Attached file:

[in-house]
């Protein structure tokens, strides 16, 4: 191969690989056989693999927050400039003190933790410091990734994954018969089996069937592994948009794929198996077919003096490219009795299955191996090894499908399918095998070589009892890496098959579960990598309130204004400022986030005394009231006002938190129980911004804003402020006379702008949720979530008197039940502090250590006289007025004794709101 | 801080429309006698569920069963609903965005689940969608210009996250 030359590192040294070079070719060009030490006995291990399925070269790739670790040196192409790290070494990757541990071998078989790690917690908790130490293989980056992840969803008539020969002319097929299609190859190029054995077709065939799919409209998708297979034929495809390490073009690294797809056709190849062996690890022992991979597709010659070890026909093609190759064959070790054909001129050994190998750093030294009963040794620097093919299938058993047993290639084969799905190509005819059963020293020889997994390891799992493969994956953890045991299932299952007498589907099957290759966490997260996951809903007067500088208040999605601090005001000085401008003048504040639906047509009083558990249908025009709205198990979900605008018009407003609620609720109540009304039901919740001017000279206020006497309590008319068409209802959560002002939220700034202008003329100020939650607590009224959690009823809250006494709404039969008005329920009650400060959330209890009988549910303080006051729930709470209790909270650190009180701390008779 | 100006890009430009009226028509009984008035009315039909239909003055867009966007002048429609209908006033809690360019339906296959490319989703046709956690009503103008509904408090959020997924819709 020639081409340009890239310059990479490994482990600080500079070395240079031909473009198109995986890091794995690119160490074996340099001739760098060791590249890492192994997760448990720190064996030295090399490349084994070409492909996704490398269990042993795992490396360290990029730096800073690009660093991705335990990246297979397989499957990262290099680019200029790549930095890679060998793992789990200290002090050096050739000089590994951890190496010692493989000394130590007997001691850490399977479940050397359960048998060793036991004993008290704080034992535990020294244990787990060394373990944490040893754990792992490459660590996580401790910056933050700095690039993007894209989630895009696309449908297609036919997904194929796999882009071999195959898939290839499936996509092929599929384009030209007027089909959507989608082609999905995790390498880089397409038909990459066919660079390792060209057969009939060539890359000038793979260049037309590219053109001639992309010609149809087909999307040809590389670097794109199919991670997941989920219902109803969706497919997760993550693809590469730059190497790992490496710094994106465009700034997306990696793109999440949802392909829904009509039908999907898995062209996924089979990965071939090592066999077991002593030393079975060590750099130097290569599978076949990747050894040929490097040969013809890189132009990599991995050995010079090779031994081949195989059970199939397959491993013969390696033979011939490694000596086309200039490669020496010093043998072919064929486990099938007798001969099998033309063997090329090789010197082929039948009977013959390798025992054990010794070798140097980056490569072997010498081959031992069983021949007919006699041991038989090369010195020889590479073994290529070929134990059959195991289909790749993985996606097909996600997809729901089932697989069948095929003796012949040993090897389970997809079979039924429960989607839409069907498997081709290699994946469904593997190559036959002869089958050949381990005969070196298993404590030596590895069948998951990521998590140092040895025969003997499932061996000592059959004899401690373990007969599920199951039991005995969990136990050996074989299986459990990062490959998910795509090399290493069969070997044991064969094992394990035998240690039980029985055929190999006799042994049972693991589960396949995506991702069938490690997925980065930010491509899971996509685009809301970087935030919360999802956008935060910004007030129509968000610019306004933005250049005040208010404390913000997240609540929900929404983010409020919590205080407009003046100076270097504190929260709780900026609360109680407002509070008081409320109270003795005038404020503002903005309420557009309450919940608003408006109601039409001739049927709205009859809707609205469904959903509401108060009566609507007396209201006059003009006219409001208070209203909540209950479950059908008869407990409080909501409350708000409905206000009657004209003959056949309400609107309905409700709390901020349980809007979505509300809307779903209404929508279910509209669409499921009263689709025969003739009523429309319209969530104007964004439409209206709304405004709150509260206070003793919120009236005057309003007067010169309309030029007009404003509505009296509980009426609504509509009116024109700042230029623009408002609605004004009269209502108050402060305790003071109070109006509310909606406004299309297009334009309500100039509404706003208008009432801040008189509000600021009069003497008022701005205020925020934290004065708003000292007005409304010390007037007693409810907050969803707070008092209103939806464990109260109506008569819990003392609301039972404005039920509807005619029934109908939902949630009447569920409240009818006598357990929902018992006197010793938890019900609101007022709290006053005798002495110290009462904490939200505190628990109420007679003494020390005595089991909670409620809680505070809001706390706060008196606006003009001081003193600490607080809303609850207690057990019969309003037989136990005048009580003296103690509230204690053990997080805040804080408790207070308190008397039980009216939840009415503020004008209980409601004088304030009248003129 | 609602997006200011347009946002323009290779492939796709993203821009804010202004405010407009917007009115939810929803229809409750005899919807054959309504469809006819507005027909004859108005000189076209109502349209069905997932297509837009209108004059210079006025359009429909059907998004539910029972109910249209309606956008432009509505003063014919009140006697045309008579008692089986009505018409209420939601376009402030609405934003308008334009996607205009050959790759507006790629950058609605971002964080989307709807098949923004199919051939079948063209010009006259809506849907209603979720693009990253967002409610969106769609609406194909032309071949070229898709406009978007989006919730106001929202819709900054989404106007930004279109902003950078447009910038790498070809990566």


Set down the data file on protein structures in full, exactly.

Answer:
[in-house]
């Protein structure tokens, strides 16, 4: 191969690989056989693999927050400039003190933790410091990734994954018969089996069937592994948009794929198996077919003096490219009795299955191996090894499908399918095998070589009892890496098959579960990598309130204004400022986030005394009231006002938190129980911004804003402020006379702008949720979530008197039940502090250590006289007025004794709101 | 801080429309006698569920069963609903965005689940969608210009996250 030359590192040294070079070719060009030490006995291990399925070269790739670790040196192409790290070494990757541990071998078989790690917690908790130490293989980056992840969803008539020969002319097929299609190859190029054995077709065939799919409209998708297979034929495809390490073009690294797809056709190849062996690890022992991979597709010659070890026909093609190759064959070790054909001129050994190998750093030294009963040794620097093919299938058993047993290639084969799905190509005819059963020293020889997994390891799992493969994956953890045991299932299952007498589907099957290759966490997260996951809903007067500088208040999605601090005001000085401008003048504040639906047509009083558990249908025009709205198990979900605008018009407003609620609720109540009304039901919740001017000279206020006497309590008319068409209802959560002002939220700034202008003329100020939650607590009224959690009823809250006494709404039969008005329920009650400060959330209890009988549910303080006051729930709470209790909270650190009180701390008779 | 100006890009430009009226028509009984008035009315039909239909003055867009966007002048429609209908006033809690360019339906296959490319989703046709956690009503103008509904408090959020997924819709 020639081409340009890239310059990479490994482990600080500079070395240079031909473009198109995986890091794995690119160490074996340099001739760098060791590249890492192994997760448990720190064996030295090399490349084994070409492909996704490398269990042993795992490396360290990029730096800073690009660093991705335990990246297979397989499957990262290099680019200029790549930095890679060998793992789990200290002090050096050739000089590994951890190496010692493989000394130590007997001691850490399977479940050397359960048998060793036991004993008290704080034992535990020294244990787990060394373990944490040893754990792992490459660590996580401790910056933050700095690039993007894209989630895009696309449908297609036919997904194929796999882009071999195959898939290839499936996509092929599929384009030209007027089909959507989608082609999905995790390498880089397409038909990459066919660079390792060209057969009939060539890359000038793979260049037309590219053109001639992309010609149809087909999307040809590389670097794109199919991670997941989920219902109803969706497919997760993550693809590469730059190497790992490496710094994106465009700034997306990696793109999440949802392909829904009509039908999907898995062209996924089979990965071939090592066999077991002593030393079975060590750099130097290569599978076949990747050894040929490097040969013809890189132009990599991995050995010079090779031994081949195989059970199939397959491993013969390696033979011939490694000596086309200039490669020496010093043998072919064929486990099938007798001969099998033309063997090329090789010197082929039948009977013959390798025992054990010794070798140097980056490569072997010498081959031992069983021949007919006699041991038989090369010195020889590479073994290529070929134990059959195991289909790749993985996606097909996600997809729901089932697989069948095929003796012949040993090897389970997809079979039924429960989607839409069907498997081709290699994946469904593997190559036959002869089958050949381990005969070196298993404590030596590895069948998951990521998590140092040895025969003997499932061996000592059959004899401690373990007969599920199951039991005995969990136990050996074989299986459990990062490959998910795509090399290493069969070997044991064969094992394990035998240690039980029985055929190999006799042994049972693991589960396949995506991702069938490690997925980065930010491509899971996509685009809301970087935030919360999802956008935060910004007030129509968000610019306004933005250049005040208010404390913000997240609540929900929404983010409020919590205080407009003046100076270097504190929260709780900026609360109680407002509070008081409320109270003795005038404020503002903005309420557009309450919940608003408006109601039409001739049927709205009859809707609205469904959903509401108060009566609507007396209201006059003009006219409001208070209203909540209950479950059908008869407990409080909501409350708000409905206000009657004209003959056949309400609107309905409700709390901020349980809007979505509300809307779903209404929508279910509209669409499921009263689709025969003739009523429309319209969530104007964004439409209206709304405004709150509260206070003793919120009236005057309003007067010169309309030029007009404003509505009296509980009426609504509509009116024109700042230029623009408002609605004004009269209502108050402060305790003071109070109006509310909606406004299309297009334009309500100039509404706003208008009432801040008189509000600021009069003497008022701005205020925020934290004065708003000292007005409304010390007037007693409810907050969803707070008092209103939806464990109260109506008569819990003392609301039972404005039920509807005619029934109908939902949630009447569920409240009818006598357990929902018992006197010793938890019900609101007022709290006053005798002495110290009462904490939200505190628990109420007679003494020390005595089991909670409620809680505070809001706390706060008196606006003009001081003193600490607080809303609850207690057990019969309003037989136990005048009580003296103690509230204690053990997080805040804080408790207070308190008397039980009216939840009415503020004008209980409601004088304030009248003129 | 609602997006200011347009946002323009290779492939796709993203821009804010202004405010407009917007009115939810929803229809409750005899919807054959309504469809006819507005027909004859108005000189076209109502349209069905997932297509837009209108004059210079006025359009429909059907998004539910029972109910249209309606956008432009509505003063014919009140006697045309008579008692089986009505018409209420939601376009402030609405934003308008334009996607205009050959790759507006790629950058609605971002964080989307709807098949923004199919051939079948063209010009006259809506849907209603979720693009990253967002409610969106769609609406194909032309071949070229898709406009978007989006919730106001929202819709900054989404106007930004279109902003950078447009910038790498070809990566």